And I was just looking back at the figures that I was then talking about in for the end of the century. Do you know my estimates which were regarded with such ridicule and denounced, behold the academics forgive me, they are less than the official estimate which the Franks reported at the beginning of this year are thought. So upon the whole I have leaned, perhaps it's a fault, towards the under-estimation of the magnitude and of the danger.
The whip hand
And then asked him, "what do you see as the likely prospect now? Still the 'River Tiber foaming with blood'? My prospect is that, politicians of all parties will say "Well Enoch Powell is right, we don't say that in public but we know it in private, Enoch Powell is right and it will no doubt develop as he says.
But it's better for us to do nothing now, and let it happen perhaps after our time, than to seize the many poisonous nettles which we would have to seize if we were at this stage going to attempt to avert the outcome. We won't be blamed, we'll either have gone or we'll slip out from under somehow. Polls in the s and s showed that Powell's views were popular among the British population at the time.
The Rivers of Blood speech has been blamed for leading to " Paki-bashing ", violent attacks against British Pakistanis and other British Asians , which became frequent after the speech in ;  however, there is "little agreement on the extent to which Powell was responsible for racial attacks". Powell was mentioned in early versions of the song " Get Back " by the Beatles.
On 5 August , Eric Clapton provoked an uproar and lingering controversy when he spoke out against increasing immigration during a concert in Birmingham. Visibly intoxicated, Clapton voiced his support of the controversial speech, and announced on stage that Britain was in danger of becoming a "black colony".
Among other things, Clapton said "Keep Britain white! In November , the actor and comedian Sanjeev Bhaskar recalled the fear which the speech instilled in Britons of Indian origin: "At the end of the s, Enoch Powell was quite a frightening figure to us. He was the one person who represented an enforced ticket out, so we always had suitcases that were ready and packed. My parents held the notion that we may have to leave.
Whilst a section of the white population appeared to warm to Powell over the speech, the author Mike Phillips recalls that it legitimised hostility, and even violence, towards black Britons like himself. In his book The British Dream , David Goodhart claims that Powell's speech in effect "put back by more than a generation a robust debate about the successes and failures of immigration". Just when a discussion should have been starting about integration, racial justice, and distinguishing the reasonable from the racist complaints of the white people whose communities were being transformed, he polarised the argument and closed it down.
After Powell delivered the speech, there were attempts to locate the Wolverhampton constituent whom Powell described as being victimised by non-white residents. Shortly after Powell's death, Kenneth Nock, a Wolverhampton solicitor, wrote to the Express and Star in April to claim that his firm had acted for the woman in question, but that he could not name her owing to rules concerning client confidentiality.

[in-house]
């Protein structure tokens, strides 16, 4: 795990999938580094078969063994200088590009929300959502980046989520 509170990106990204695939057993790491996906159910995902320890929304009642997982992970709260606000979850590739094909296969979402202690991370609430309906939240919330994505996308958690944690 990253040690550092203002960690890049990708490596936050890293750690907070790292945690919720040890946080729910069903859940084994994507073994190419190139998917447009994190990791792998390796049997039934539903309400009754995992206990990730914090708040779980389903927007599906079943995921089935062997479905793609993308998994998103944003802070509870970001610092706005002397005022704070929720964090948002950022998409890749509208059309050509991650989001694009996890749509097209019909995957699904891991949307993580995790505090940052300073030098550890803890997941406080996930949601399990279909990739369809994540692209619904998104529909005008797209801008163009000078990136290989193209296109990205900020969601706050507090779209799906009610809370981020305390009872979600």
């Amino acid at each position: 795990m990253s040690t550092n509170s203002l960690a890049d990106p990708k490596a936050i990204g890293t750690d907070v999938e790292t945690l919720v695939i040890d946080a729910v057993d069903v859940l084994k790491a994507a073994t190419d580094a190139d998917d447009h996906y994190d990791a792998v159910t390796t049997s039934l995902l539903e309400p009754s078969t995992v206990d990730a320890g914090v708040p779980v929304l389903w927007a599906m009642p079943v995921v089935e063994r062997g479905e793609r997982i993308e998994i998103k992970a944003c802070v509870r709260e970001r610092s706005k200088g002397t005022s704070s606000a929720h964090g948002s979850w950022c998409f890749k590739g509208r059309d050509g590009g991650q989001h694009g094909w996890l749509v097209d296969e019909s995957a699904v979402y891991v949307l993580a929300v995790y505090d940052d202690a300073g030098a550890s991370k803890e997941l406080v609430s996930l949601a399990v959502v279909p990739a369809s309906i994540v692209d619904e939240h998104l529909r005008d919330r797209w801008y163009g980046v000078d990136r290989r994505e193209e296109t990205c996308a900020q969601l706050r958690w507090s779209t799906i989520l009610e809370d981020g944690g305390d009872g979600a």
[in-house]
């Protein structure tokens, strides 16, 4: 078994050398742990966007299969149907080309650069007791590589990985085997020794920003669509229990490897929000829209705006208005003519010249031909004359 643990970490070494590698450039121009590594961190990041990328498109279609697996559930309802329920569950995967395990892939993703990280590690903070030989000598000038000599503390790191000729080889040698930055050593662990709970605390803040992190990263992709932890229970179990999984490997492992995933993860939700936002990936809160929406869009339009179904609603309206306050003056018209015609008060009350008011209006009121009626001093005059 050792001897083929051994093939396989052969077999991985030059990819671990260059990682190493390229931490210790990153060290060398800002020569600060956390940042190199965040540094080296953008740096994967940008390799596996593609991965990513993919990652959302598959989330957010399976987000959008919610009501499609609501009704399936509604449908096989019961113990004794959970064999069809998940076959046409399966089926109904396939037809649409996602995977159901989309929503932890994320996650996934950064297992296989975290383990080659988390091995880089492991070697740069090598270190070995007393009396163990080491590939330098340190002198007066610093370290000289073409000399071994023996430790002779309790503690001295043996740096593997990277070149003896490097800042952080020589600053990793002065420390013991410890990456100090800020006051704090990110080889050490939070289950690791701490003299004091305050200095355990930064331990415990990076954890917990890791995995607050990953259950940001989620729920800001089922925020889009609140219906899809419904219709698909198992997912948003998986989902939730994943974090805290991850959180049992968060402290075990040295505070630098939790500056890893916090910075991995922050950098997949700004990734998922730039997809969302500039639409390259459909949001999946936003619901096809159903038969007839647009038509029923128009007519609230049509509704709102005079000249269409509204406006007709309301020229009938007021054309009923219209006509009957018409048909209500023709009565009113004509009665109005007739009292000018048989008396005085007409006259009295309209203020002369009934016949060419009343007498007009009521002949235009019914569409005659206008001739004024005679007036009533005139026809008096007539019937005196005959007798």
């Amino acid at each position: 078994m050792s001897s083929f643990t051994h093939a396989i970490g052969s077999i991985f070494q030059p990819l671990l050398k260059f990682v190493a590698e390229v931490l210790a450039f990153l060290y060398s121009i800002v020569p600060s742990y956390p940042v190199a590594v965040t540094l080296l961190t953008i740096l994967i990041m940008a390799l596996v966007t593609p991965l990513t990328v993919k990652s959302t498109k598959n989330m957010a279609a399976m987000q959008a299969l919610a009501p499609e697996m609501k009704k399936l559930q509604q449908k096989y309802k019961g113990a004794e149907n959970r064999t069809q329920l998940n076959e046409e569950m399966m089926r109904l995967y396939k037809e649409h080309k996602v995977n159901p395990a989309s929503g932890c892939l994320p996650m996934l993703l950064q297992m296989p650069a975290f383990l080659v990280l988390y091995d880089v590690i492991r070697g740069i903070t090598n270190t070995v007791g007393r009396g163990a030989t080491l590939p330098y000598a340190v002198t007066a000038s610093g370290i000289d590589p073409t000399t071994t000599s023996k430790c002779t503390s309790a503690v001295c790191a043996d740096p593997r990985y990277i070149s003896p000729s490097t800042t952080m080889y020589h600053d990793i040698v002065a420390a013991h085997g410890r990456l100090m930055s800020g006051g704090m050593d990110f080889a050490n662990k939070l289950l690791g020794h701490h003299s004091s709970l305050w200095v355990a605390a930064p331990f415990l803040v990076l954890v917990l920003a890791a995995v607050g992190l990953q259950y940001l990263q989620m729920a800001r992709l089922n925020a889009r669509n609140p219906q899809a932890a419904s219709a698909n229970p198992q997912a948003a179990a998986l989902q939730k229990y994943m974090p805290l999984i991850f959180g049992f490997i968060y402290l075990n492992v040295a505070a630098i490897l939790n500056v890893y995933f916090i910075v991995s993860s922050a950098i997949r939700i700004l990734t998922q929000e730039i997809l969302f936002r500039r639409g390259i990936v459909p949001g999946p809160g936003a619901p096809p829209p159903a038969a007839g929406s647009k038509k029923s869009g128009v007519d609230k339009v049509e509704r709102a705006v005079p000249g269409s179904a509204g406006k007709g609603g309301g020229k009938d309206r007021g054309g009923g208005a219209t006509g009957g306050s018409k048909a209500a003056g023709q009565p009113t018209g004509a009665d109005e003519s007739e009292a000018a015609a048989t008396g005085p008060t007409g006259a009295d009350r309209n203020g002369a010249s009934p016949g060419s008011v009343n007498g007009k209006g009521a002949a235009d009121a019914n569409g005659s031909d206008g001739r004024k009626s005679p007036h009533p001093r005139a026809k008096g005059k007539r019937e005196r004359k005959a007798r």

Learning from 1968's Leading Anti-Immigration Alarmist
In order to increase her income, she rented rooms to lodgers, but did not wish to rent rooms to West Indians and stopped taking in any lodgers when the Race Relations Act banned racial discrimination in housing. She locked up the spare rooms and lived only in two rooms of the house. In the United Kingdom, particularly in England, "Enoch [Powell] was right" is a phrase of political rhetoric, inviting comparison of aspects of current English society with the predictions made by Powell in the "Rivers of Blood" speech.
Badges, T-shirts and other items bearing the slogan have been produced at different times in the United Kingdom. Powell gained the support of the far-right in Britain. Badges, T-shirts and fridge magnets emblazoned with the slogan "Enoch was right" are regularly seen at far-right demonstrations, according to VICE News.
Some in the Church of England , of which Powell had been a member, took a different view. Upon Powell's death, Barbados-born Wilfred Wood , then Bishop of Croydon , stated, "Enoch Powell gave a certificate of respectability to white racist views which otherwise decent people were ashamed to acknowledge". In October , support for the speech was expressed by the Plymouth University Conservatives who referenced the phrase "Enoch was Right" on one of the apparel worn for a society gathering.
Enoch Powell's Rivers of Blood: The speech that divided a nation | UK News | Sky News
In an interview for Today shortly after her departure from office as Prime Minister in , Margaret Thatcher said that Powell had "made a valid argument, if in sometimes regrettable terms". Thirty years after the speech, Edward Heath said that Powell's remarks on the "economic burden of immigration" had been "not without prescience". The Labour Party MP Michael Foot remarked to a reporter that it was "tragic" that this "outstanding personality" had been widely misunderstood as predicting actual bloodshed in Britain, when in fact he had used the Aeneid quotation merely to communicate his own sense of foreboding.